Water Requirements of Shale Production

The drilling and hydraulic fracturing of a horizontal shale gas well on average requires 3.5 million gallons of water. This volume of water is equivalent to 5 and ½ Olympic size swimming pools. Water for drilling and fracturing shale gas frequently comes from surface water bodies, but can also come from ground water, private water sources, municipal water, and re-used produced water.  Most of the producing shale gas basins are located in areas with moderate to high levels of annual precipitation, however with other regional water demands and seasonal variation in precipitation, the needs of shale gas development must be met in careful balance with regional needs for water.

Nevertheless, when compared with other major forms of energy production, production of shale requires only a fraction of the water required to produce energy from coal and nuclear sources. Producing natural gas from shale requires about 0.6 to 1.8 gallons of water for every million Btu (MMBtu), less than 15 percent of the water needed to produce the equivalent amount of energy from coal.  (Chesapeake Energy, Media Resources: Hydraulic Fracturing Fact Sheet, 2009.)  For comparison, the consumption of fresh water for hydro-electrical generation in the Susquehanna River Basin alone is nearly 150 million gallons per day, while the projected total demand for peak Marcellus Shale activity in the same area is relatively small at 8.4 million gallons per day.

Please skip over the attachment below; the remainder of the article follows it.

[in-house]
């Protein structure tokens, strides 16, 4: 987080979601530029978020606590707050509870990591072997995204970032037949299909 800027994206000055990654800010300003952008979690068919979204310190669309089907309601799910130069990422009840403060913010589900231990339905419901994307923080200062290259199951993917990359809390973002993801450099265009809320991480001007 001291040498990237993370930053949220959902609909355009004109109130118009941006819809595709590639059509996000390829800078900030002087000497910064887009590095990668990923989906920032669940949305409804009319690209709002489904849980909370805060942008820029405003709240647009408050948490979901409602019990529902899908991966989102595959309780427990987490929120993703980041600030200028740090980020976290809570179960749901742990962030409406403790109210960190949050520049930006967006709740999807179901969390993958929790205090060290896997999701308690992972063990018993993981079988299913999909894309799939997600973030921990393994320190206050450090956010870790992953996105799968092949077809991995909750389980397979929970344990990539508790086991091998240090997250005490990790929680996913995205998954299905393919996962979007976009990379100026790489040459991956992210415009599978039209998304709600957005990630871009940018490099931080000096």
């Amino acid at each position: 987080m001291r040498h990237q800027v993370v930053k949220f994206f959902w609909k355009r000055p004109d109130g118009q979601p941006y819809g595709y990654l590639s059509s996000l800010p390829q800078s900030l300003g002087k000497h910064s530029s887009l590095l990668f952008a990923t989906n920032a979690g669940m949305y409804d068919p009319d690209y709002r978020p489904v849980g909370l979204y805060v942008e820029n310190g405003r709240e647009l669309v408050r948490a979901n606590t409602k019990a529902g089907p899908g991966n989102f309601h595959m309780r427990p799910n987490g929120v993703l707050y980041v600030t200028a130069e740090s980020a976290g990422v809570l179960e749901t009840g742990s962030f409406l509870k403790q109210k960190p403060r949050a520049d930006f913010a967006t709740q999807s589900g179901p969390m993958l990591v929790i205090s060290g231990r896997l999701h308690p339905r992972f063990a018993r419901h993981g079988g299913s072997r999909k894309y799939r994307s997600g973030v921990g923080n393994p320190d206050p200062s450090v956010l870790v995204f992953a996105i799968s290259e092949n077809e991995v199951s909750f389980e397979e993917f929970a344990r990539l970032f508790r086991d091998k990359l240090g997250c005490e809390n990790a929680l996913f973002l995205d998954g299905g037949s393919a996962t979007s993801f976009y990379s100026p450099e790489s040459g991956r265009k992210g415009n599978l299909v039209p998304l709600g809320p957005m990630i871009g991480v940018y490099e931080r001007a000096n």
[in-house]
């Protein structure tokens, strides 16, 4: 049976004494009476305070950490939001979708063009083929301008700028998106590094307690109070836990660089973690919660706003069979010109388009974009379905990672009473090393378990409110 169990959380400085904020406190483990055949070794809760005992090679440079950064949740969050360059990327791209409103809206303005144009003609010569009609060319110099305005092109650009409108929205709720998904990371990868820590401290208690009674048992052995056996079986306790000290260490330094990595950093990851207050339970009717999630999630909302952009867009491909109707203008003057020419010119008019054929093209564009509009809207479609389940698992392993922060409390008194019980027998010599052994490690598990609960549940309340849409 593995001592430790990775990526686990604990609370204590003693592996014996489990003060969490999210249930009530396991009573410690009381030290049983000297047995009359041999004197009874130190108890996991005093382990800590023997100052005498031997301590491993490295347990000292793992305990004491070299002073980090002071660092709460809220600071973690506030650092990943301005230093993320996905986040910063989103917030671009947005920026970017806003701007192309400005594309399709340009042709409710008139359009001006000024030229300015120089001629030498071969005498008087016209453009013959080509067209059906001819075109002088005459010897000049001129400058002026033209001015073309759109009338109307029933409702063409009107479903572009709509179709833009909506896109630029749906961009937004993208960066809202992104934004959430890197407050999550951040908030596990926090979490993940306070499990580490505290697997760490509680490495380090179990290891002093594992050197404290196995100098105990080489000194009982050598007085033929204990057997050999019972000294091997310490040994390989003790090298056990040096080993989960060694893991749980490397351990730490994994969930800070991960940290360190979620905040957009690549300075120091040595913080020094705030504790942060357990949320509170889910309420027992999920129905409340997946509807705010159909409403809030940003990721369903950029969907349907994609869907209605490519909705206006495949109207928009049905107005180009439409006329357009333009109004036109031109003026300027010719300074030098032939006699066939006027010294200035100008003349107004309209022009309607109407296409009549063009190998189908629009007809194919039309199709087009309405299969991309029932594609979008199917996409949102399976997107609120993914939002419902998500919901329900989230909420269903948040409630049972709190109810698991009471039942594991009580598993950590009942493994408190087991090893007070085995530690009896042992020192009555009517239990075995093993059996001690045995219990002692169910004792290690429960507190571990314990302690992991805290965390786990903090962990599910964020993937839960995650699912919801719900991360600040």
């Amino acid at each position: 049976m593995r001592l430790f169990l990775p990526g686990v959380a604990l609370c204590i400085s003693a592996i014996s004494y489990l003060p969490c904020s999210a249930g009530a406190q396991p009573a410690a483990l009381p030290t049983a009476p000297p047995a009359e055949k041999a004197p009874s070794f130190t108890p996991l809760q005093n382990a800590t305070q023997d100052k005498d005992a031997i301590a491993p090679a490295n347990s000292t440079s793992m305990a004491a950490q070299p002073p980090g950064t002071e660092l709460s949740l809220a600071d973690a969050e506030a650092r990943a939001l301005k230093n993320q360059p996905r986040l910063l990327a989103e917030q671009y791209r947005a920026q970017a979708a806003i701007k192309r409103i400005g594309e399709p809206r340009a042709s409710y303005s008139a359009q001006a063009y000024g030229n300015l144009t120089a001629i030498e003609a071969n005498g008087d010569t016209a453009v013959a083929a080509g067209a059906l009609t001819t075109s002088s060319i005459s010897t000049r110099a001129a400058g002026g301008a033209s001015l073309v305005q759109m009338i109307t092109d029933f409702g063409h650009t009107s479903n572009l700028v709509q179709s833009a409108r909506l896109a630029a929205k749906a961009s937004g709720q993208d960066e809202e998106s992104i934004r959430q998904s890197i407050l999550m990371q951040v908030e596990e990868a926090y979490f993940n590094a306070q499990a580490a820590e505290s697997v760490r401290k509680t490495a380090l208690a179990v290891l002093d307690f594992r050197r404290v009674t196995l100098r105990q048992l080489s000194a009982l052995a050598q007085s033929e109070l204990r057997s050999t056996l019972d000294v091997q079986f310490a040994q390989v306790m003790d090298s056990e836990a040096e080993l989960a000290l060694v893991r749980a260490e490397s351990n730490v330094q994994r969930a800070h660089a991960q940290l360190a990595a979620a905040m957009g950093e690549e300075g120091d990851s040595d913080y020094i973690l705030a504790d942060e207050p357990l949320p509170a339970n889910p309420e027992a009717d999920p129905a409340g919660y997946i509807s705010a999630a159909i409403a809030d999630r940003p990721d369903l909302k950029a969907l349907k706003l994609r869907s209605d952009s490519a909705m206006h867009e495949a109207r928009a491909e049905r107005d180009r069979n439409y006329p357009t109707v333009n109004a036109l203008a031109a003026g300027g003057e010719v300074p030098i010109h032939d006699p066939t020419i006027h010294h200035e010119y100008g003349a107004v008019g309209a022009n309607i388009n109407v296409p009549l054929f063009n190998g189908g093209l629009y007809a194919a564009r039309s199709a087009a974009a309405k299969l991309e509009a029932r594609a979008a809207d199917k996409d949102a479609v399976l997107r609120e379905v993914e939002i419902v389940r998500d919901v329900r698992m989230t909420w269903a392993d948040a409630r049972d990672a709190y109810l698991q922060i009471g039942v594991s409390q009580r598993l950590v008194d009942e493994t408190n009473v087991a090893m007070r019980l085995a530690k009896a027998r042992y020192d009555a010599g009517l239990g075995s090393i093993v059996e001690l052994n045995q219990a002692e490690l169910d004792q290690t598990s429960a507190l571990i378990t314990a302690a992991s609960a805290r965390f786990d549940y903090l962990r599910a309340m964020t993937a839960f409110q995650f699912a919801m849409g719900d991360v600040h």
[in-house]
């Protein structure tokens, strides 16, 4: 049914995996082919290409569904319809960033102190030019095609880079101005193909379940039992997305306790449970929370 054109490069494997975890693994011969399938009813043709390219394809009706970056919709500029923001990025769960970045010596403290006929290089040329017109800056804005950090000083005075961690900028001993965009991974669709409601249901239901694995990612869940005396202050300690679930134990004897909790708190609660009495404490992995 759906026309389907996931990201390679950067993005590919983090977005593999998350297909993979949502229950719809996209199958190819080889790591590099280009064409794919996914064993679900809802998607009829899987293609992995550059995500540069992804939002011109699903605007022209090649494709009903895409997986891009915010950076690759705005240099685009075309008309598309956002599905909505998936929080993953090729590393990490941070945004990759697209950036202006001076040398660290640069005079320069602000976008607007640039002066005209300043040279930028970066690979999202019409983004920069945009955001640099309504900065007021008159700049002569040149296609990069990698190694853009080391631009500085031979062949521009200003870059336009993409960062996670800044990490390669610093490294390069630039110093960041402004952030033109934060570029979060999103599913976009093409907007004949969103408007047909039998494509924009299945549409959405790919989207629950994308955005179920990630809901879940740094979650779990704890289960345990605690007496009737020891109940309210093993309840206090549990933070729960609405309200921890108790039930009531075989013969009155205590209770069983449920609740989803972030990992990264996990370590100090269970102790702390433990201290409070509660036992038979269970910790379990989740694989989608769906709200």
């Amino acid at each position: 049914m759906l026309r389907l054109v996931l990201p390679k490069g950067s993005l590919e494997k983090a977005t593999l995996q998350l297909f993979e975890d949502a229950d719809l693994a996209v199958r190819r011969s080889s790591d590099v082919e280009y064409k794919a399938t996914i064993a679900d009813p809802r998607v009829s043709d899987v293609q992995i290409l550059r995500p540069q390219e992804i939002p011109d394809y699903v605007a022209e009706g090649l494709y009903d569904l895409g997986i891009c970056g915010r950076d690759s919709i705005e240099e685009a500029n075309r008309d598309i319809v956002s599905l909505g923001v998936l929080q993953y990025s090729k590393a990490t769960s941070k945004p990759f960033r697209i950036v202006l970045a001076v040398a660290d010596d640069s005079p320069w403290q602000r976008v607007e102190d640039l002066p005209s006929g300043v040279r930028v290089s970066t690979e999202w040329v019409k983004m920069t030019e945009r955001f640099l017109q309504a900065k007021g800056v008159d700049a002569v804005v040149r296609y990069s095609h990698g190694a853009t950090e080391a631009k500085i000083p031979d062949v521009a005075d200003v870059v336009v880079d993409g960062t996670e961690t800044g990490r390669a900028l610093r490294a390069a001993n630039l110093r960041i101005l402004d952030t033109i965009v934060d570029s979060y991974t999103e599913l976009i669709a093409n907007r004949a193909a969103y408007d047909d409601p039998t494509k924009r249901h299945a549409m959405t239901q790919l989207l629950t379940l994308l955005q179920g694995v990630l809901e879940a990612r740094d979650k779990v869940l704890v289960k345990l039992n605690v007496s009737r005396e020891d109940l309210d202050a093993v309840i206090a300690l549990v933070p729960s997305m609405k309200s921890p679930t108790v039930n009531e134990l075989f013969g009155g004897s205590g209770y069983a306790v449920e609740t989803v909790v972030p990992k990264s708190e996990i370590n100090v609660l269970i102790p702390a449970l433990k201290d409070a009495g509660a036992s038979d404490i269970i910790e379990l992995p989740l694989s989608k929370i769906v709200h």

A related aspect of water use for shale production is that natural gas operators need water as drilling activity occurs, requiring that the water be procured over a relatively short period of time, which environmental groups point out could impact aquatic life during periods of low stream flow. Water used in the drilling and fracturing process must be properly permitted and paid for, which natural gas operators say helps to ensure that water used to produce shale gas does not interfere with the available supply for other users.

Developing shale gas is consistent with a sustainable U.S. energy/water strategy by making a positive energy and economic contribution at a relatively low cost to water supply.